I Shouldn’t Be Here

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“I shouldn’t be here.”

That was all I kept thinking on Friday, from sitting at dinner, to the first bar, and the second. Having received a spur-of-the-moment invitation, I spent the evening surrounded by people from the food industry who were all connected by the common thread of their craft. Purveyors, consultants, cooks and chefs filled the evening with stories of life in the kitchen, inside jokes, and memories of past evenings awash in a sea of whiskey/wine/champagne/tequila.

“I shouldn’t be here.”

I haven’t spent one single day working in “the industry”. Not on the line, not as a server, not even as a barback. Yes, I’ve bartended some private events, but that doesn’t count in the least. I felt like an interloper, a voyeur into this world of talented and passionate people. At dinner when the inevitable question of “so…how did you become wrapped up in the culinary world” came up, I stammered my way through my usual answer: not learning to cook anything substantial on my own till I was about twenty, being inspired to learn more after the first season of Top Chef, and how Anthony Bourdain’s writings kept me out of a professional kitchen and inspired me to write instead. How I’ve worked in education, for crissake, yet have somehow had my stuff read (and enjoyed…I think) by Scott Conant, mentioned on Zagat (still processing that one), and complimented by Alan Richman (honored by his compliments, still scared of him).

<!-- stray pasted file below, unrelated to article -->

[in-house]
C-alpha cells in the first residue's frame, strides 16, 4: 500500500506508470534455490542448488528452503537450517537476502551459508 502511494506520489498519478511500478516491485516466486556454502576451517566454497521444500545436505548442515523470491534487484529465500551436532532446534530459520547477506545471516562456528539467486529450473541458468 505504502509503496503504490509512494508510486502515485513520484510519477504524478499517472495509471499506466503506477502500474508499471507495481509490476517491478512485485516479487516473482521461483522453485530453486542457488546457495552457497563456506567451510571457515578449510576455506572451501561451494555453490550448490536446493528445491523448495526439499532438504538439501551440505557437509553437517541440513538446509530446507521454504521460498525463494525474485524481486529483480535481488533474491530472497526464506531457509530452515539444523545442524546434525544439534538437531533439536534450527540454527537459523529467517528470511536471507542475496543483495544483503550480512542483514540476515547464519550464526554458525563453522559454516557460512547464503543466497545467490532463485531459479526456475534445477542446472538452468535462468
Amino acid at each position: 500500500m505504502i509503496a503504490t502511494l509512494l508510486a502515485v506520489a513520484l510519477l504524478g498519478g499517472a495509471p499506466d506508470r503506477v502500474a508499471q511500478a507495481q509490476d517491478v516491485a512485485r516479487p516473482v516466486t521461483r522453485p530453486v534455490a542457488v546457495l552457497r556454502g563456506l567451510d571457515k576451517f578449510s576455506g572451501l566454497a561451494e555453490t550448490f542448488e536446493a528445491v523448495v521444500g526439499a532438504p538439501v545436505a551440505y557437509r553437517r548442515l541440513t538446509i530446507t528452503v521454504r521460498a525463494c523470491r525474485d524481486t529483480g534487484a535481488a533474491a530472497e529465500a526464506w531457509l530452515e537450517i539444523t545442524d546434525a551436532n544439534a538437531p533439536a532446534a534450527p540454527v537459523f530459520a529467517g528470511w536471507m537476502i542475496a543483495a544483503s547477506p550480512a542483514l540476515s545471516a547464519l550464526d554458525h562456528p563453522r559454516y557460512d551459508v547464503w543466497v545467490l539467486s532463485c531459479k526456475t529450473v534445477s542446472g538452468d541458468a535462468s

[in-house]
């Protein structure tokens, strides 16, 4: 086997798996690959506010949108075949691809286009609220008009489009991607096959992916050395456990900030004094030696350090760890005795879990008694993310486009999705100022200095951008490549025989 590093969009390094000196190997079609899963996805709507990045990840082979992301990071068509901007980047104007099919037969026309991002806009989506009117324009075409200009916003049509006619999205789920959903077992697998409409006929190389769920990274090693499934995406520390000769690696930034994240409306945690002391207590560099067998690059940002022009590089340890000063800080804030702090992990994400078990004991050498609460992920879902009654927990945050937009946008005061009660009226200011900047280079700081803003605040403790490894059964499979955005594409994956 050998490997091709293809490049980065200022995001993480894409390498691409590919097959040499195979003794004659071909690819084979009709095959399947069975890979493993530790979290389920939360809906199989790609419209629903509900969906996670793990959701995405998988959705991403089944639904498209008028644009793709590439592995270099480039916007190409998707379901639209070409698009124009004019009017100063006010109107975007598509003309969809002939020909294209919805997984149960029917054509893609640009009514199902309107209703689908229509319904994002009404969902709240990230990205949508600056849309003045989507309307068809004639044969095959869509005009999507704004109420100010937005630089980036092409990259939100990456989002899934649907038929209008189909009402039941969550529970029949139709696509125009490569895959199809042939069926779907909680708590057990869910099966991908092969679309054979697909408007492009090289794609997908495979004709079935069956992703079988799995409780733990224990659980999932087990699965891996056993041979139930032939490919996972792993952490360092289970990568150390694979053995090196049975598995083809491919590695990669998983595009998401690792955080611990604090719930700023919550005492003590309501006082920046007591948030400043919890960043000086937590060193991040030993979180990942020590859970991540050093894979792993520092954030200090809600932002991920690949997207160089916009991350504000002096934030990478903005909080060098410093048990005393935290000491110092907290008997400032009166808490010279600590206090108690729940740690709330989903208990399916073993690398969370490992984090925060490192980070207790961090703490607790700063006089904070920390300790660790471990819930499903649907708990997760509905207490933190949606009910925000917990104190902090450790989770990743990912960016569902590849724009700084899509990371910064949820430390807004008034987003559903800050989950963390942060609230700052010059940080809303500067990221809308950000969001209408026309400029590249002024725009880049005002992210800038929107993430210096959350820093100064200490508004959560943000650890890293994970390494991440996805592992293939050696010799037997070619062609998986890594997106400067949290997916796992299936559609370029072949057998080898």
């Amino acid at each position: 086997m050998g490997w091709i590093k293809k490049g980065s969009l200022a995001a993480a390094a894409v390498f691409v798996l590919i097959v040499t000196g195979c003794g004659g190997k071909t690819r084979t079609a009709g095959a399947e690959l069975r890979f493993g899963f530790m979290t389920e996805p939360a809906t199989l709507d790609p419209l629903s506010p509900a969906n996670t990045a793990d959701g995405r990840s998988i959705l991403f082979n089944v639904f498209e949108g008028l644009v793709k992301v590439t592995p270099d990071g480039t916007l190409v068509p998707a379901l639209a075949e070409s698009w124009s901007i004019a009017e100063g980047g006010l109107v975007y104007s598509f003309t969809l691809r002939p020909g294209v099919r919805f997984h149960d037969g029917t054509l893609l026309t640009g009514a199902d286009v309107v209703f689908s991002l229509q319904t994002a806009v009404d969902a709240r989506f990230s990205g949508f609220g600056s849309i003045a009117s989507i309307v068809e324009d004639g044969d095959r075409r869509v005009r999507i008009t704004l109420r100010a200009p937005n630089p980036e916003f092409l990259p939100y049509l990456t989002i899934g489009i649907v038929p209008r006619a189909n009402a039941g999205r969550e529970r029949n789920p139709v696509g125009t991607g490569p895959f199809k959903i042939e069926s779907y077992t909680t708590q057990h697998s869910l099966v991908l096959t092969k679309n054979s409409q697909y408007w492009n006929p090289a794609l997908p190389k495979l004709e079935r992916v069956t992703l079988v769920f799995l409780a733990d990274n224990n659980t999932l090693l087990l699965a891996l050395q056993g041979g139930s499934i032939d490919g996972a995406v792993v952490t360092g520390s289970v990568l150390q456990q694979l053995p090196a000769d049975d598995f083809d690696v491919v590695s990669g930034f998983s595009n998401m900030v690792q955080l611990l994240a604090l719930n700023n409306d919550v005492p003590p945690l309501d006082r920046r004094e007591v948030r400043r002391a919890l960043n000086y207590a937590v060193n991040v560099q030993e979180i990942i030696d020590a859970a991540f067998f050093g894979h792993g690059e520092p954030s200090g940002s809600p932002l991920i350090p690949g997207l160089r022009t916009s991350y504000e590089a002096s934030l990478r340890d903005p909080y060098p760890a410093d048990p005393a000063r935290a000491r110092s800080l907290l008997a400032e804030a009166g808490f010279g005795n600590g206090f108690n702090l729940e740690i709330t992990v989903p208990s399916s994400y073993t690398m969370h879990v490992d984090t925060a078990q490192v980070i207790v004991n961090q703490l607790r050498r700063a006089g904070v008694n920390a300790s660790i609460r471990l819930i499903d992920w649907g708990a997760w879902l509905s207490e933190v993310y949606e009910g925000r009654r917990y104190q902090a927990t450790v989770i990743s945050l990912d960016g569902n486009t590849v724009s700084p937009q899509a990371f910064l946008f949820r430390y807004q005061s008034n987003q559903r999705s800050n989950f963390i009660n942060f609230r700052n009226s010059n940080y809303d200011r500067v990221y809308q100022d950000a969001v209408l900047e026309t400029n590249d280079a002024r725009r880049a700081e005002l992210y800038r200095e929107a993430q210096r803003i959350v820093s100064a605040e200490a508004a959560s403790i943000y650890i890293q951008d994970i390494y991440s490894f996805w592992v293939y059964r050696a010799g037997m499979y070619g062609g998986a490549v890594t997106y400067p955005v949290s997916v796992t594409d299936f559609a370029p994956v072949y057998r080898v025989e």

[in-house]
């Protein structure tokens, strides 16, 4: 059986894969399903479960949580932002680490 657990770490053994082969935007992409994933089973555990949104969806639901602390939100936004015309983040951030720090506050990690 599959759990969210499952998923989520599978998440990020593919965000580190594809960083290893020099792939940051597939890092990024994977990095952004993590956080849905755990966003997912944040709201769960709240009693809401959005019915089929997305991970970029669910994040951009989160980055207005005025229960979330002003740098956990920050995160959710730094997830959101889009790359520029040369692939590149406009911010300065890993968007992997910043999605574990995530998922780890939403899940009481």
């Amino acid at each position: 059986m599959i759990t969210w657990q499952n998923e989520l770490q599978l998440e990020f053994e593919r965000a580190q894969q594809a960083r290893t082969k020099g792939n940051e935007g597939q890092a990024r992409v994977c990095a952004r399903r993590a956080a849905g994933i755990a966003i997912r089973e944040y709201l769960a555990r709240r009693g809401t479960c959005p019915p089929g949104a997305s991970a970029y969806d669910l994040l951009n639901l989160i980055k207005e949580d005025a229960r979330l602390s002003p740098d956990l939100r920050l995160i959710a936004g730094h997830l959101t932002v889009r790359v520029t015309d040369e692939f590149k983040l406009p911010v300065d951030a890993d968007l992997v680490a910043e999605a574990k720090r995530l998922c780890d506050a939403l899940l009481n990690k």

“I shouldn’t be here.”

I’m not mentioning names of who was there throughout the evening, but at one point I looked around and commented that if where we were suddenly exploded, most of the young culinary talent in Philadelphia would be lost. Guy Fieri and Paula Deen would be able to swoop in and carve the city up as their own. No one disagreed.

Among the piling plates of food, the quickly disappearing Manhattans, beers, wine and whiskey, and the tasting flight of sherry (GM: “I’m going to talk to you like you know nothing about sherry…” Me: “Good, because I don’t“), there were some amazing conversations. Stories of what lured them into this lifestyle, how they got to where they are, and projections of where they are headed. Profanity-laced laughter over favorite and failed dishes, past bosses, past co-workers, and everything in between. To be honest, the night was dominated by laughter from beginning to end (or at least my end as I left while the gathering continued to grow larger).

I left enlightened, inspired, and motivated. While I swore to them that I wouldn’t write about the evening and everything was off the record (that promise I will keep), I had to at least write about the feeling. The feeling of being surrounded by those possessing such a creative brilliance that I have ever seen. They are artists who show that at the end of the day, it’s not just food; it is the medium through which they create wonders.